In October 1971, a scuba diver searching for an entirely different wreck found the 123-foot Rouse Simmons, resting upright 172 feet beneath the surface of Lake Michigan, near Two Rivers, Wisconsin.
The three-masted, 205-ton schooner, built in 1868 by Allan, McClelland & Co. in the Milwaukee Shipyard, was named after a well-known Kenosha, Wisconsin, merchant – brother to Zalmon, who founded the Simmons Bedding Co.
By the late 19th and early 20th centuries, the popular German tradition of decorating an evergreen tree fueled a demand for trees. Author Glenn Longacre noted that an estimated two dozen schooners would make late-season runs from northern Michigan and Wisconsin – before the worst storms and ice made lake travel too hazardous – loaded with thousands of Christmas trees for busy Chicago waterfront markets. The Rouse Simmons was among them.
Trees were sold directly from their berths along the Chicago River’s Clark Street docks, and customers were invited to board and make their selections. Longacre wrote that electric lights “strung from the schooner’s bow to stern” allowed boat operators, including Capt. Herman Schuenemann of the Rouse Simmons, to sell trees, wreaths, garlands and other holiday decorations around the clock.
By 1912, Schuenemann was a veteran schooner master who had hauled Christmas trees to Chicago for nearly 30 years. On Nov. 22, 1912, the Rouse Simmons, heavily laden with 3,000 to 5,000 Christmas trees, left the dock at Thompson, Michigan. Unfortunately, Schuenemann’s departure coincided with a tremendous winter storm that eventually claimed several ships.
The next afternoon, a surfman at the Life Saving Station in Kewaunee, Wisconsin, spotted the Rouse Simmons heading south and flying its flag at half-mast – a universal sign of distress. A rescue boat, launched from the Two Rivers station to the south, could find no trace of the schooner.
Later this month, the Crystal Lake Historical Society will present author Rochelle Pennington – author of 10 books, including “The Historic Christmas Tree Ship: The Story of Captain Santa” and a follow-up documentary book, “The Historic Christmas Tree Ship: A True Story of Faith, Hope and Love.” The latter includes more than 60 photographs, along with hundreds of citations from century-old newspaper clippings spanning 140 years.
Pennington will share what she has learned at 1 p.m. Nov. 19 at Park Place, 406 W. Woodstock St., Crystal Lake. View century-old photographs and artifacts, and learn little-known facts surrounding the Christmas Tree Ship. Admission is $5 for historical society members and $8 for nonmembers. For tickets, call 815-455-1151 or visit cl-hs.org/product/the-christmas-tree-ship.
A modern archaeological survey of the wreckage site suggested an excessive load might have caused it to flounder. However, it might well have been a combination of bad weather and years of hauling heavy loads of lumber that sealed the ship’s fate – only seven months after the Titanic struck an iceberg in the North Atlantic.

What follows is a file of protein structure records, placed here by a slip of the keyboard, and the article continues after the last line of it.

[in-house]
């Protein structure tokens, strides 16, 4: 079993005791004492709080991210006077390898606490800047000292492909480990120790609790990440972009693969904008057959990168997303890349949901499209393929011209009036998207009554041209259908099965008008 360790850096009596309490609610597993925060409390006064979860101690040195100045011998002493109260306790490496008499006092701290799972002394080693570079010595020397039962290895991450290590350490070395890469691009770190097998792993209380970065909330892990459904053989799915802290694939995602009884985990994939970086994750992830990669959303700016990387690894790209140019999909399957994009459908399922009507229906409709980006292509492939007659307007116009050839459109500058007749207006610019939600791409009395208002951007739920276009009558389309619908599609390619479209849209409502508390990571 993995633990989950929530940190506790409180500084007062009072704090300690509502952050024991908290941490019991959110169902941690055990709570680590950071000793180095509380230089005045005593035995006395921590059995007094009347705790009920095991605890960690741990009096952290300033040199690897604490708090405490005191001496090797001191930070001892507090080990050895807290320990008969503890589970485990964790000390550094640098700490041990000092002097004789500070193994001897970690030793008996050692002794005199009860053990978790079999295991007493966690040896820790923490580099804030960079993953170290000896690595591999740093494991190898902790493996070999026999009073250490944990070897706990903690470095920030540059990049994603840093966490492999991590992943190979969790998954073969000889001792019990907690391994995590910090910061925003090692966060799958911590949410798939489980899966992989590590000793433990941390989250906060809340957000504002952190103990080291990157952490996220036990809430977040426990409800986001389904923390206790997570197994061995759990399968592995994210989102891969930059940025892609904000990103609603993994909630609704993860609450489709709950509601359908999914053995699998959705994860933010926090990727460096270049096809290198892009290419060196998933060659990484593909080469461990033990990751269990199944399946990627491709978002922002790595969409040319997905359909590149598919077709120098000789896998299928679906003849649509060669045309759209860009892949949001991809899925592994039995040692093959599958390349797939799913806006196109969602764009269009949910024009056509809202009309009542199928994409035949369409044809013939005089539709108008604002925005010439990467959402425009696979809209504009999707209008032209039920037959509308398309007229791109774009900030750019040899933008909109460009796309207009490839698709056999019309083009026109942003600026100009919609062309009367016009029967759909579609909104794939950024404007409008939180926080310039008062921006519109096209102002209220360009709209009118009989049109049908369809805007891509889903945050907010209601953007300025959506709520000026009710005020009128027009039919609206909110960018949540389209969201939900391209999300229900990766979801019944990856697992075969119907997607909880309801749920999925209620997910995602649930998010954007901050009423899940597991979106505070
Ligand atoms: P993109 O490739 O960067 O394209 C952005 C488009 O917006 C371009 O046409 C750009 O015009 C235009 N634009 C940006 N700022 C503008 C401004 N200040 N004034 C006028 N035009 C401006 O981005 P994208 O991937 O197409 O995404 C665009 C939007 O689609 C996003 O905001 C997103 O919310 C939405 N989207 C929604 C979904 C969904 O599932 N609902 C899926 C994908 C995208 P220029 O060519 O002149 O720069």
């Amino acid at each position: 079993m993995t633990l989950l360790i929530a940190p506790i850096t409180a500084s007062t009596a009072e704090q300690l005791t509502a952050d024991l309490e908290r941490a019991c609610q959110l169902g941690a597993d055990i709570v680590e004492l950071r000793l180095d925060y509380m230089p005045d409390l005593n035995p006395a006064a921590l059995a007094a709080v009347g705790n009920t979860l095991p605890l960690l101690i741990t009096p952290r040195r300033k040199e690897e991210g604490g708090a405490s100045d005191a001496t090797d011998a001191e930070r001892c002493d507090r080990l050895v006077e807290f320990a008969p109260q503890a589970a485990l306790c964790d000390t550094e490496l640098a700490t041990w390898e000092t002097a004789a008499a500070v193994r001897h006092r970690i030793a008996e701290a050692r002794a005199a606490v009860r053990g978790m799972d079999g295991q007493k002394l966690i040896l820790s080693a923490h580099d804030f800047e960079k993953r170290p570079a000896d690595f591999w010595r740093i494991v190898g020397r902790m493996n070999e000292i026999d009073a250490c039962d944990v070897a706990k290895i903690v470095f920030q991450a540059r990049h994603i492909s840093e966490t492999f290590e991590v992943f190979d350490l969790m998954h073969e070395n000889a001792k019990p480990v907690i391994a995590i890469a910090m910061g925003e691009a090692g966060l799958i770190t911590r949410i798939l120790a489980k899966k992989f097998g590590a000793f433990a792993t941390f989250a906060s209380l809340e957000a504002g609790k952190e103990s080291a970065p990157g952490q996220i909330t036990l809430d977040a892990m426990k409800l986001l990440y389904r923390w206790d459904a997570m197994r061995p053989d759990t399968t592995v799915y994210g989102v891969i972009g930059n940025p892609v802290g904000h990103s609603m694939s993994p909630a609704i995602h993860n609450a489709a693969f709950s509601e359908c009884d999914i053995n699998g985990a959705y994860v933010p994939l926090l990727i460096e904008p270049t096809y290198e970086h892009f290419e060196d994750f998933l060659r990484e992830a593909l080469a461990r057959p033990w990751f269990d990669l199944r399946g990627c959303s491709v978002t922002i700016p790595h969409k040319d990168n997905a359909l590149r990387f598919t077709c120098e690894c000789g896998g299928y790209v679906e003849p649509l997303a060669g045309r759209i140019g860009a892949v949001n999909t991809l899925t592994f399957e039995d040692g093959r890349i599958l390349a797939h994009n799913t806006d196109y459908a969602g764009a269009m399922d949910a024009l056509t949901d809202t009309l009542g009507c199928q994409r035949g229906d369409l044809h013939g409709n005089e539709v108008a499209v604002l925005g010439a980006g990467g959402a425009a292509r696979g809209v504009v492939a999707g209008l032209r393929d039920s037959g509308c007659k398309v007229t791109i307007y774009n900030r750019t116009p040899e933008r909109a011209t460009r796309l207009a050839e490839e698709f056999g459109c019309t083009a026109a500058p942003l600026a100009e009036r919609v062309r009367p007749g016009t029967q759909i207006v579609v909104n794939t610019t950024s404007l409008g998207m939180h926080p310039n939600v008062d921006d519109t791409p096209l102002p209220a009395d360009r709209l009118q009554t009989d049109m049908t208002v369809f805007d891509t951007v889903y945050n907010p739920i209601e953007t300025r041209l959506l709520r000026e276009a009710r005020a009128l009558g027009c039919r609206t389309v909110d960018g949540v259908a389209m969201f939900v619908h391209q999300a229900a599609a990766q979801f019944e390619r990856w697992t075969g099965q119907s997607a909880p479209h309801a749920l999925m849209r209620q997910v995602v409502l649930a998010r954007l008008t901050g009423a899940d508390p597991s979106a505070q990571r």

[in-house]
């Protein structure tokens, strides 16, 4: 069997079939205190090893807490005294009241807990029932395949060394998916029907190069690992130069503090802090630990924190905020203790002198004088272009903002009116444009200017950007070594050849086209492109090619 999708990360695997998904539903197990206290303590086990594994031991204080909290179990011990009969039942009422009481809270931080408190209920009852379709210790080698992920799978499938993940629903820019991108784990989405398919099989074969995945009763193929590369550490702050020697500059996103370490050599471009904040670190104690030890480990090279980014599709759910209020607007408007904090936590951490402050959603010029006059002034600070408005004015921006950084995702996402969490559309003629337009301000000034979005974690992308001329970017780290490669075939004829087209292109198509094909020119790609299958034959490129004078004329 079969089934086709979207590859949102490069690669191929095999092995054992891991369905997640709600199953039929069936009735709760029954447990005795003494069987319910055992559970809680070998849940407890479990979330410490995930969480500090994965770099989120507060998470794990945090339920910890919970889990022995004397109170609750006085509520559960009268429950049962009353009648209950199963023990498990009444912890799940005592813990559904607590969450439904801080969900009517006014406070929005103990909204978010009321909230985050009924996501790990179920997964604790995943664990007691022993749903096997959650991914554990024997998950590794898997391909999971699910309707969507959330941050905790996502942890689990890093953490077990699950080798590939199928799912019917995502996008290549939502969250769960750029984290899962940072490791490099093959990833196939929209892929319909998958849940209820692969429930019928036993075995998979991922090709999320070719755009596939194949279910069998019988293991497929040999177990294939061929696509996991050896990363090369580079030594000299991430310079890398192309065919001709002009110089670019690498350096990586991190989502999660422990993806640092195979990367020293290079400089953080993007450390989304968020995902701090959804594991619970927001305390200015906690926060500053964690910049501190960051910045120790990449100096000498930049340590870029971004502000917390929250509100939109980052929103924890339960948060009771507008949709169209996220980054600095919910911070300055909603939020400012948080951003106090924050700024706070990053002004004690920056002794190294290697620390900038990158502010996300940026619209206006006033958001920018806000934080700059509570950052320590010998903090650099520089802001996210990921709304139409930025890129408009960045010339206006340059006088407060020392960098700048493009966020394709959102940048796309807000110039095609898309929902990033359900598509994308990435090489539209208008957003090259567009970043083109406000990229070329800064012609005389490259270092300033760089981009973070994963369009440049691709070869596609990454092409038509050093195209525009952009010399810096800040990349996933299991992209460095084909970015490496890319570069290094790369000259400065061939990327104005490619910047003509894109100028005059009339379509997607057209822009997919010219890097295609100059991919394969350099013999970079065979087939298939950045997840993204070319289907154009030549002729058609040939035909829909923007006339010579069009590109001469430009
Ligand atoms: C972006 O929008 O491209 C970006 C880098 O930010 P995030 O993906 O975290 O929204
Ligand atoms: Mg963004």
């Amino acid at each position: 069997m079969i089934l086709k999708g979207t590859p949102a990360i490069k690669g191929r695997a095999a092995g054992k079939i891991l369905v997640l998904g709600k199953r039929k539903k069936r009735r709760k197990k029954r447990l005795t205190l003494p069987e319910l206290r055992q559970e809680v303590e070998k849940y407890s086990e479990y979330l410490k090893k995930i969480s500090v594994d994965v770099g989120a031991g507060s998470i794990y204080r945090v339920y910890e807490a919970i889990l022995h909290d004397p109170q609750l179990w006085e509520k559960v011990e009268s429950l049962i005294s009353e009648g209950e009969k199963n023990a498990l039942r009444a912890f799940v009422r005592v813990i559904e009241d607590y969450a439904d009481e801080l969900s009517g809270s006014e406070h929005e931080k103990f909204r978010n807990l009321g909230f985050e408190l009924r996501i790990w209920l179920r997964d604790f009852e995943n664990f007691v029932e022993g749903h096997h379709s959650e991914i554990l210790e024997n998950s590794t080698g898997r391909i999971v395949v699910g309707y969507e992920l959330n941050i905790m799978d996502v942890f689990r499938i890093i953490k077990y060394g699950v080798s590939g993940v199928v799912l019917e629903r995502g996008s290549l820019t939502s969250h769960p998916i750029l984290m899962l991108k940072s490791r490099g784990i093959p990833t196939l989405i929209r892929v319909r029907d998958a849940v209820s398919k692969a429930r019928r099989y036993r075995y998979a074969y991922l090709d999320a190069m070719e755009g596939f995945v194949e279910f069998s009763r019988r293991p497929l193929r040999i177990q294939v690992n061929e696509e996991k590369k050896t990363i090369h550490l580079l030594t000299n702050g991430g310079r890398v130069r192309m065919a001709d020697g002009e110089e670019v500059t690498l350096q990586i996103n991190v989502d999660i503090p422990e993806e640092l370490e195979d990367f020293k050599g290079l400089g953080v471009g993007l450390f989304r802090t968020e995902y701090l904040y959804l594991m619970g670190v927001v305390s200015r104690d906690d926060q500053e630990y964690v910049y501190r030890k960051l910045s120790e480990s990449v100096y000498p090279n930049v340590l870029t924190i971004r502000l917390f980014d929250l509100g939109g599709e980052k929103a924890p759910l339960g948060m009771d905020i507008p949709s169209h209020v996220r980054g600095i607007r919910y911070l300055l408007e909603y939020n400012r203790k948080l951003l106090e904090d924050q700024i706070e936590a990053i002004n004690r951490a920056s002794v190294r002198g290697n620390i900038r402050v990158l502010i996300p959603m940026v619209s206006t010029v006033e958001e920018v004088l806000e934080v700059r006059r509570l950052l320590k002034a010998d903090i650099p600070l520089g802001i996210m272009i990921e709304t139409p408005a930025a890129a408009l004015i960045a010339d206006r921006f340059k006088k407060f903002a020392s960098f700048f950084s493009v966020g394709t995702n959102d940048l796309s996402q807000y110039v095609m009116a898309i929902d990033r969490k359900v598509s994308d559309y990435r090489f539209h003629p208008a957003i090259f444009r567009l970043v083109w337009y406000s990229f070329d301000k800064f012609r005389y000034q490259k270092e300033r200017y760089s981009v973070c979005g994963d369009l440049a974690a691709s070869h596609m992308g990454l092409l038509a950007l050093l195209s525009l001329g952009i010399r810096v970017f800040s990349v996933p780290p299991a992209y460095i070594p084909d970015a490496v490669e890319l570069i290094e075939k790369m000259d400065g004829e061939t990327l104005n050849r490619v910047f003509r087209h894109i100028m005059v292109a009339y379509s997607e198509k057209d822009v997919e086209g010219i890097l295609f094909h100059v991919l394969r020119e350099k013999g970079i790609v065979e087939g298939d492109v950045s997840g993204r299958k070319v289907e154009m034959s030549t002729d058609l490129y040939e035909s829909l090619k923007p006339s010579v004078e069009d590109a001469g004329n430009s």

After the tragedy, Barbara Schuenemann and her three daughters continued the family’s Christmas tree business, transporting trees by ship and later by train. After Barbara’s death in 1933, her daughters sold trees from the family’s lot for a few years.
“I’m a lover of history,” said Pennington, of Kewaskum, Wisconsin. “I’m always on the lookout for great stories.”
Pennington, who said it takes about a year to create each program, said she became enthralled with this story of triumph over tragedy.
“I was most interested in how the story kept on unfolding,” Pennington said. “I appreciated Barbara’s courage and determination to carry on with the family business, carry on as a merchant and carry on with the spirit of that ship. … Life can and does shine out of the darkness. Even in the midst of sadness, something valuable can exist and carry forward.”
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Discover what drives a person to create multiple quilts about a blue chair, garden implements or unsung kitchen appliances. All is revealed in the exposé “Confessions of a Serial Quilter.” After speaking, Laura Wasilowski will display her small quilts (“mini-series quilts”) and offer a trunk show of hand-dyed fabric and threads from the Artfabrik dyers.
The drawing for the Heritage Quilters’ raffle quilt, “Threads of Friendship,” a show-and-tell and Valor Quilt presentation will follow.
The Gazebo Valor Quilters, a group of about 40 women from the northwest suburbs, launched its Quilts of Valor program in 2011 after a meeting at the McHenry County Historical Society and Museum. Since then, it has presented more than 1,300 quilts to veterans. Among the four being honored Wednesday are 91-year-old World War II radar technician Robert S. Johnson of Woodstock and Dale “Woody” Woodruff of Marengo, a helicopter crew chief who endured icy stares and rebukes while stationed in Georgia during the heart of the Vietnam War.
That, fortunately, has changed. And as a member of the Marengo American Legion Post 192’s honor guard, he continues to pay it forward.
“Somebody has to pick up the slack,” he said. “These guys have to be honored.”
I could not agree more.
• Kurt Begalka is administrator of the McHenry County Historical Society & Museum. He can be reached at email@example.com.